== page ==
Michael Talbot’s 1991 classic, The Holographic Universe, lays out a breathtaking overview of late 20th century quantum physics which reveals the unmistakable metaphysical nature of the cosmos. He quotes physicist Bohm about the “implicate order”–
“In the enfolded [or implicate] order, space and time are no longer the dominant factors determining the relationships of dependence or independence of different elements. Rather, an entirely different sort of basic connection of elements is possible, from which our ordinary notions of space and time, along with those of separately existent particles, are abstracted as forms derived from the deeper order.” (Talbot, xv)
Each time physicists identify one subatomic particle, it seems they are soon on the trail of one still smaller and more elusive. When I was in school, it was simple: protons and neutrons in the middle, electrons spinning around them. When I asked my 9th-grade science teacher what those were made of, she elicited a cheap laugh from the class by telling me that I was “not cut out to be a nuclear physicist.” Yes, I had the last laugh on Miz Ruby since news of scientific discoveries soon whizzed past that old model. But leaving the old behind is like jumping into the ocean, giving oneself over to unknowable currents, creatures and forces.
Lynne McTaggart (The Field) describes the astonishing shift in scientific thinking that was already happening before I reached 9th grade, and the accompanying consternation of leading 20th century physicists, as they recognized the shadow of metaphysics behind their science:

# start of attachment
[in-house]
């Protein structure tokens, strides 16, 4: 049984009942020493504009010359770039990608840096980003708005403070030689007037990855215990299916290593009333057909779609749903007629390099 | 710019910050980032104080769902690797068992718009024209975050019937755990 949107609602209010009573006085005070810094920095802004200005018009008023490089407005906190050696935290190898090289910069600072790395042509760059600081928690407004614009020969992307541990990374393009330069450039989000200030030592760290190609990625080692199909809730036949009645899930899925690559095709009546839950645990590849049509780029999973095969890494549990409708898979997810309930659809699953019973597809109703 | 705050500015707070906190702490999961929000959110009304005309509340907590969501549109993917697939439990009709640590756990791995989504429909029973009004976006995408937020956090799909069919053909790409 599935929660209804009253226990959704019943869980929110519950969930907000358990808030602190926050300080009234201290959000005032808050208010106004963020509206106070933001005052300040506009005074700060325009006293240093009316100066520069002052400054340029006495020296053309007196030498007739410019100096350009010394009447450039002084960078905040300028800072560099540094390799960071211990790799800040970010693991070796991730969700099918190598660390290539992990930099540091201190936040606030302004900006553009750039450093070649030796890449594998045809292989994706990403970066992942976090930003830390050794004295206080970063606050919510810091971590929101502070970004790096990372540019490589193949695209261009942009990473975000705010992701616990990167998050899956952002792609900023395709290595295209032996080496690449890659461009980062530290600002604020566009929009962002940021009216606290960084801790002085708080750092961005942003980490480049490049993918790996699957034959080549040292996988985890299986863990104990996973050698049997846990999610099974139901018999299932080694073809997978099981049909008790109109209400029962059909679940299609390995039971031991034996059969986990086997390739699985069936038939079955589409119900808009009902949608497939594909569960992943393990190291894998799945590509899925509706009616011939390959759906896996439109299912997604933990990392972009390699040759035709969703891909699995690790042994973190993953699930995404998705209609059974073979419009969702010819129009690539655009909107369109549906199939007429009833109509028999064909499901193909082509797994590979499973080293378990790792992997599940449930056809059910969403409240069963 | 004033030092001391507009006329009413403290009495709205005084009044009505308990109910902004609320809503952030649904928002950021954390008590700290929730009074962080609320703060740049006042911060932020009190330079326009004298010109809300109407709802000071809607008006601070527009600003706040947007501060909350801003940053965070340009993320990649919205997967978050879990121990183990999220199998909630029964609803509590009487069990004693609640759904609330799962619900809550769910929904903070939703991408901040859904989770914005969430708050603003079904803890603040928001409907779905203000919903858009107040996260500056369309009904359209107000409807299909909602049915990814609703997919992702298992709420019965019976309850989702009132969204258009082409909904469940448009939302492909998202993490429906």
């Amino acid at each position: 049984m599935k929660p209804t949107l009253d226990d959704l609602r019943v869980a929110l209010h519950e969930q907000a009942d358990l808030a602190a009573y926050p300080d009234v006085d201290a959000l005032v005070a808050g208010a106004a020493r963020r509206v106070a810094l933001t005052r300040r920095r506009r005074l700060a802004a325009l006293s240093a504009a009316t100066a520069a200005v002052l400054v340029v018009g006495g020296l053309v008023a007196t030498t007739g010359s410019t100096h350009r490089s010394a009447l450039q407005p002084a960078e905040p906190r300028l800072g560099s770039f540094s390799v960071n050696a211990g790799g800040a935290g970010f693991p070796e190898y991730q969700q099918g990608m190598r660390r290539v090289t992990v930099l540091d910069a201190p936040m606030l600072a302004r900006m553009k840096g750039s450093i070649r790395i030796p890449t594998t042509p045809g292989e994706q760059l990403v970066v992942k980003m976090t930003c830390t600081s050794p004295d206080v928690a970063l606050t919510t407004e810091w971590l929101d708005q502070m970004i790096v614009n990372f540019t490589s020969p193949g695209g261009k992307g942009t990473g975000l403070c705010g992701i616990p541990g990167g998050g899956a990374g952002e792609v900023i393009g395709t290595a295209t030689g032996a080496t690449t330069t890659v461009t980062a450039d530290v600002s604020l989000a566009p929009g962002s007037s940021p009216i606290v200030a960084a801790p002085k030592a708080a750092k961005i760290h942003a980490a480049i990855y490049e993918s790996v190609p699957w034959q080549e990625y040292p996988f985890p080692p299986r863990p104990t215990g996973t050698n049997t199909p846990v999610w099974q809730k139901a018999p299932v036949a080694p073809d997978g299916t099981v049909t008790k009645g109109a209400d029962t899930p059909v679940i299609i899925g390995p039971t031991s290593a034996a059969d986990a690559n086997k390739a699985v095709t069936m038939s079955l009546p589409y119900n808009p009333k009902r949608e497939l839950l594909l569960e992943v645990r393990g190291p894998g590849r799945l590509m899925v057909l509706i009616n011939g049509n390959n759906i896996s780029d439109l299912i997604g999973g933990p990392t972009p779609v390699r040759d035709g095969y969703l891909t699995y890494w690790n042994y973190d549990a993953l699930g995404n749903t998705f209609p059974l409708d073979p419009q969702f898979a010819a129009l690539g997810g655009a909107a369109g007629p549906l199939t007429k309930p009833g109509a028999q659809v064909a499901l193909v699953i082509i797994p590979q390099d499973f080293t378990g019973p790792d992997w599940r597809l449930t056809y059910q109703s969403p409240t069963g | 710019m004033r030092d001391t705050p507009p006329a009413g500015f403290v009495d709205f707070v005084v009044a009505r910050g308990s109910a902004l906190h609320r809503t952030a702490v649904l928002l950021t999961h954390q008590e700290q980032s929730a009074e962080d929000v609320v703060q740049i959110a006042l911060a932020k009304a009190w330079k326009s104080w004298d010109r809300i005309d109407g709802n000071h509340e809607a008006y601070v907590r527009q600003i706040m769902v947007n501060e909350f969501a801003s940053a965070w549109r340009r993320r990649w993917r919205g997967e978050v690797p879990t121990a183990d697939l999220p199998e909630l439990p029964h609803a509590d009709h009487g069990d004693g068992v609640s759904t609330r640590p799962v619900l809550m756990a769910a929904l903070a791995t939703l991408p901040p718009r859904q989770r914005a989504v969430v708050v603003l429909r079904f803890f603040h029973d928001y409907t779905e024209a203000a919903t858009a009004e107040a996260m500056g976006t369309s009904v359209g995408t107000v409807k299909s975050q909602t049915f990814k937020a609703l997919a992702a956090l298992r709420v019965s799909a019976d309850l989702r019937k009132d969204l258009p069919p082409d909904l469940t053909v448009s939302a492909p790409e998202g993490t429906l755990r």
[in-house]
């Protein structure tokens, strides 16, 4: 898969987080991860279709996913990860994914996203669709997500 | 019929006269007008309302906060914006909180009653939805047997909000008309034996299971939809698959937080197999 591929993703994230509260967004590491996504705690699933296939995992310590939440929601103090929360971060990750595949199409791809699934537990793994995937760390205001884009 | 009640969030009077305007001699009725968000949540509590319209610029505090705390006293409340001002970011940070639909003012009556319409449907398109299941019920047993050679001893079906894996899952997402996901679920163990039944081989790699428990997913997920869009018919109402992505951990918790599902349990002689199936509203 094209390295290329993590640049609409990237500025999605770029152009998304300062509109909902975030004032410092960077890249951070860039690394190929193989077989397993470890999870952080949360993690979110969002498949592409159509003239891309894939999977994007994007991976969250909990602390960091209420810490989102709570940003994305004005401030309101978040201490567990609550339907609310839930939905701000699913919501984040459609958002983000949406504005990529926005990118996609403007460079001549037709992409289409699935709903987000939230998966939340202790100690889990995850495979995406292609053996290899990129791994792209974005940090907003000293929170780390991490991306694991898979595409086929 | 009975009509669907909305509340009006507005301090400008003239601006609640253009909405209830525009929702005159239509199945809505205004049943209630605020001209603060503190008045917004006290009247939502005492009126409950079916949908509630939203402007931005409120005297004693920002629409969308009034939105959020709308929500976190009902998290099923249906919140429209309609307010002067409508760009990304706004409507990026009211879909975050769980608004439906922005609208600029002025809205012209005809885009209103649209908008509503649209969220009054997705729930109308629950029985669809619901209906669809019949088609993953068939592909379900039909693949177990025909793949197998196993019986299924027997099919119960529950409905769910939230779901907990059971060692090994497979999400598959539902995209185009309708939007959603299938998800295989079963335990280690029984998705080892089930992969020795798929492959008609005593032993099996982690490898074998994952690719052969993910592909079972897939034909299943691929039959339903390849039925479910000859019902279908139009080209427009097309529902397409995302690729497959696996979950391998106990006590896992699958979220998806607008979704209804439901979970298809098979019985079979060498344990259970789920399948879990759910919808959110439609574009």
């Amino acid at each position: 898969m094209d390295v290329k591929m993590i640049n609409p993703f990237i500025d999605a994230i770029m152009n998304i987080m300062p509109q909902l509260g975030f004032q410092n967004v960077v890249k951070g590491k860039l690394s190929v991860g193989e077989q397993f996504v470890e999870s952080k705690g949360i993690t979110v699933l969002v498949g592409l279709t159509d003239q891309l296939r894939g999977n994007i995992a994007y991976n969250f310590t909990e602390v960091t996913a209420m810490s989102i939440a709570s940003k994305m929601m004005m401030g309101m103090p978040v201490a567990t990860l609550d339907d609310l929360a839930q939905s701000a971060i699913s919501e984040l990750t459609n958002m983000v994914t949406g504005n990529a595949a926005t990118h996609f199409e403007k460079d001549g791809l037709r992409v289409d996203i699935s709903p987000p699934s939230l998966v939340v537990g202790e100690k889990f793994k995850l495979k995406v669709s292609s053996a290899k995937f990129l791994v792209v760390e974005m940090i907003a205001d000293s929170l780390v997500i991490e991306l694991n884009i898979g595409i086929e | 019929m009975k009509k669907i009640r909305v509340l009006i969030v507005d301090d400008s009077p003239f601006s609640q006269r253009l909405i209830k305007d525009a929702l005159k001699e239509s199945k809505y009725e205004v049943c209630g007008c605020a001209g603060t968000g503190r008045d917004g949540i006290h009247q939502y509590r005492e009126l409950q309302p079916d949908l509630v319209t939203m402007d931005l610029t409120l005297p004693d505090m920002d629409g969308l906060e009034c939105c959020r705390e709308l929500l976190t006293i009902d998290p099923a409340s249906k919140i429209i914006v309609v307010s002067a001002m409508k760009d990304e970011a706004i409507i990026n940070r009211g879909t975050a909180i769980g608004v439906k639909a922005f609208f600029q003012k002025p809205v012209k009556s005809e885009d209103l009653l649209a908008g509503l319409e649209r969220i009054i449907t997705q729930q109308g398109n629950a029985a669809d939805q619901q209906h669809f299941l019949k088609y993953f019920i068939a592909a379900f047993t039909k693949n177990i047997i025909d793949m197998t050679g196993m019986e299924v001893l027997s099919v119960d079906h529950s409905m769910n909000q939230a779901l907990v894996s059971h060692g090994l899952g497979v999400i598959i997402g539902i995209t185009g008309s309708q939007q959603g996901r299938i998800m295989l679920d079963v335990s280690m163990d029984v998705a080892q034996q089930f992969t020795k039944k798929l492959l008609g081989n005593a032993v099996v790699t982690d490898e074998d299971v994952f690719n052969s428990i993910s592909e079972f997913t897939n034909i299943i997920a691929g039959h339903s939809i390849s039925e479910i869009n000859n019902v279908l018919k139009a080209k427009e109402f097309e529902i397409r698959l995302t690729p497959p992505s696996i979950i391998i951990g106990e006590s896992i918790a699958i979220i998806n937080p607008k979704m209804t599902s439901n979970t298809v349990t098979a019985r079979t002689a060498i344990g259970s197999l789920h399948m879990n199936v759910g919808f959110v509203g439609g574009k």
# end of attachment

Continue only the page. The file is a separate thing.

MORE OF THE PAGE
“The world of the separate should have been laid waste once and for all by the discovery of quantum physics in the early part of the twentieth century. As the pioneers of quantum physics peered into the very heart of matter they were astounded by what they saw . . . these subatomic particles had no meaning in isolation, but only in relationship with everything else . . . You could only understand the universe as a dynamic web of interconnection . . . The pioneers of quantum physics – Erwin Schrodinger, Werner Heisenberg, Niels Bohr and Wolfgant Pauli – had some inkling of the metaphysical territory they had trespassed into.” (McTaggart, 2002, xv-xvi)
That ever-shifting ocean can be frightening if you like all parts of your life defined for you. The implicate order (that’s all of us and everything else, too) is nothing if not dynamic; neat freaks will soon get pulled under by a rip tide and find themselves far downshore and out of air. By the way, my personal opinion is that all types of fundamentalism come from attempts to keep everything safe in their allotted cubbyholes, a very unnatural approach to tidal waters.
Coming to terms with a quantum world has forced me to change my approach to everything – everything. My health, my spirituality, my relationships, and many things that I formerly viewed as outside of me. Understanding my true interconnectedness with the implicate order means I can no longer use scapegoats to explain things in my life that I don’t like. As McTaggart says, things have “no meaning in isolation, but only in relationship with everything else.” I am in relationship with everything: those I love, those I don’t like, those I can’t stand, and even those I don’t know. We are all in this together.
Why then, am I troubled by much of what I see in Pagandom? More to come in Part III of Them and Us.
(Photo: By Plismo (Own work) [CC-BY-SA-3.0 (http://creativecommons.org/licenses/by-sa/3.0)], via Wikimedia Commons)